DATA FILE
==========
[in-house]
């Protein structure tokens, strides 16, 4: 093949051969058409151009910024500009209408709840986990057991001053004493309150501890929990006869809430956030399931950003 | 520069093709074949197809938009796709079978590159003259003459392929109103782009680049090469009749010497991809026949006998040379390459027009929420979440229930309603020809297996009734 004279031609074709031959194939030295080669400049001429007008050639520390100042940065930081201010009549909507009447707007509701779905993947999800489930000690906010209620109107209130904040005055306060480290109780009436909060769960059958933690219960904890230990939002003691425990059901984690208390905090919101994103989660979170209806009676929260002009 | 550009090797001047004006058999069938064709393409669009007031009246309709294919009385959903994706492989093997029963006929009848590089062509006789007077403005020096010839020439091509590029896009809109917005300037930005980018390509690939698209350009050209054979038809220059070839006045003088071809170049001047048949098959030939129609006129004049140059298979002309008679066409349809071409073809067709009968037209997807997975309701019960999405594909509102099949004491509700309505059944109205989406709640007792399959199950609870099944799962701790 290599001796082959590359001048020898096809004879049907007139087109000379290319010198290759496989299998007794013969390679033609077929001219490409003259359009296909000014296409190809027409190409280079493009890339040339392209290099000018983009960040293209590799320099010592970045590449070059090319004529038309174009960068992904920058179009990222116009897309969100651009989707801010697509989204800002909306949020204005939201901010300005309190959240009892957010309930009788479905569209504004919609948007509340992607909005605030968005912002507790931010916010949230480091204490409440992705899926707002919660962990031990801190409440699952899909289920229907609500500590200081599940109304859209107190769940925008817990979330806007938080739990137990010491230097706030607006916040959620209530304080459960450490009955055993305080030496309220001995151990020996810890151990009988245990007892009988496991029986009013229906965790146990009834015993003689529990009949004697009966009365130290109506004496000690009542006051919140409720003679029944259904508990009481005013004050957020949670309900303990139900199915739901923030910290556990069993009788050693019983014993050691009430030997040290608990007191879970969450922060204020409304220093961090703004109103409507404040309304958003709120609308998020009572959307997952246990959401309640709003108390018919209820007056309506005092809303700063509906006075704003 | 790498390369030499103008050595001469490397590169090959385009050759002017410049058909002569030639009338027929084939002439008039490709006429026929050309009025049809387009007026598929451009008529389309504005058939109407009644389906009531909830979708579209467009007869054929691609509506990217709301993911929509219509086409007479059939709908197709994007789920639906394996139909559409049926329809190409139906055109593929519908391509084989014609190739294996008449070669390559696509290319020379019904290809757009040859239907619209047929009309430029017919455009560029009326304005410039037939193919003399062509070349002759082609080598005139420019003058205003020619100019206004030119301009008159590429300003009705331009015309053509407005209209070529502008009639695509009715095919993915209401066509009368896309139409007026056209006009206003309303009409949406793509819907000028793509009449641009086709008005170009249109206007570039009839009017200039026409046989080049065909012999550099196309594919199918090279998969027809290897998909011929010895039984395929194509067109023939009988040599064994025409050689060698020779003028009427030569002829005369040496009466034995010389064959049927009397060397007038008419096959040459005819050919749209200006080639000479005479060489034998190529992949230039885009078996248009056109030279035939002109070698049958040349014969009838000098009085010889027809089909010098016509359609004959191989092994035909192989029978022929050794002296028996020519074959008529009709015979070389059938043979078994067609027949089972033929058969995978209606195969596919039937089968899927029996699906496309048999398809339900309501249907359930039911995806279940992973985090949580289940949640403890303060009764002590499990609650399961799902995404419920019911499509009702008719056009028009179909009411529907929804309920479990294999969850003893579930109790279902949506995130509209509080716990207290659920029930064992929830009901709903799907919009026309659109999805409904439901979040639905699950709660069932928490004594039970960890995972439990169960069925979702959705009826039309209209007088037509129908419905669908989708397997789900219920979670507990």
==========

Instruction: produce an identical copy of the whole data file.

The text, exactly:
[in-house]
């Protein structure tokens, strides 16, 4: 093949051969058409151009910024500009209408709840986990057991001053004493309150501890929990006869809430956030399931950003 | 520069093709074949197809938009796709079978590159003259003459392929109103782009680049090469009749010497991809026949006998040379390459027009929420979440229930309603020809297996009734 004279031609074709031959194939030295080669400049001429007008050639520390100042940065930081201010009549909507009447707007509701779905993947999800489930000690906010209620109107209130904040005055306060480290109780009436909060769960059958933690219960904890230990939002003691425990059901984690208390905090919101994103989660979170209806009676929260002009 | 550009090797001047004006058999069938064709393409669009007031009246309709294919009385959903994706492989093997029963006929009848590089062509006789007077403005020096010839020439091509590029896009809109917005300037930005980018390509690939698209350009050209054979038809220059070839006045003088071809170049001047048949098959030939129609006129004049140059298979002309008679066409349809071409073809067709009968037209997807997975309701019960999405594909509102099949004491509700309505059944109205989406709640007792399959199950609870099944799962701790 290599001796082959590359001048020898096809004879049907007139087109000379290319010198290759496989299998007794013969390679033609077929001219490409003259359009296909000014296409190809027409190409280079493009890339040339392209290099000018983009960040293209590799320099010592970045590449070059090319004529038309174009960068992904920058179009990222116009897309969100651009989707801010697509989204800002909306949020204005939201901010300005309190959240009892957010309930009788479905569209504004919609948007509340992607909005605030968005912002507790931010916010949230480091204490409440992705899926707002919660962990031990801190409440699952899909289920229907609500500590200081599940109304859209107190769940925008817990979330806007938080739990137990010491230097706030607006916040959620209530304080459960450490009955055993305080030496309220001995151990020996810890151990009988245990007892009988496991029986009013229906965790146990009834015993003689529990009949004697009966009365130290109506004496000690009542006051919140409720003679029944259904508990009481005013004050957020949670309900303990139900199915739901923030910290556990069993009788050693019983014993050691009430030997040290608990007191879970969450922060204020409304220093961090703004109103409507404040309304958003709120609308998020009572959307997952246990959401309640709003108390018919209820007056309506005092809303700063509906006075704003 | 790498390369030499103008050595001469490397590169090959385009050759002017410049058909002569030639009338027929084939002439008039490709006429026929050309009025049809387009007026598929451009008529389309504005058939109407009644389906009531909830979708579209467009007869054929691609509506990217709301993911929509219509086409007479059939709908197709994007789920639906394996139909559409049926329809190409139906055109593929519908391509084989014609190739294996008449070669390559696509290319020379019904290809757009040859239907619209047929009309430029017919455009560029009326304005410039037939193919003399062509070349002759082609080598005139420019003058205003020619100019206004030119301009008159590429300003009705331009015309053509407005209209070529502008009639695509009715095919993915209401066509009368896309139409007026056209006009206003309303009409949406793509819907000028793509009449641009086709008005170009249109206007570039009839009017200039026409046989080049065909012999550099196309594919199918090279998969027809290897998909011929010895039984395929194509067109023939009988040599064994025409050689060698020779003028009427030569002829005369040496009466034995010389064959049927009397060397007038008419096959040459005819050919749209200006080639000479005479060489034998190529992949230039885009078996248009056109030279035939002109070698049958040349014969009838000098009085010889027809089909010098016509359609004959191989092994035909192989029978022929050794002296028996020519074959008529009709015979070389059938043979078994067609027949089972033929058969995978209606195969596919039937089968899927029996699906496309048999398809339900309501249907359930039911995806279940992973985090949580289940949640403890303060009764002590499990609650399961799902995404419920019911499509009702008719056009028009179909009411529907929804309920479990294999969850003893579930109790279902949506995130509209509080716990207290659920029930064992929830009901709903799907919009026309659109999805409904439901979040639905699950709660069932928490004594039970960890995972439990169960069925979702959705009826039309209209007088037509129908419905669908989708397997789900219920979670507990």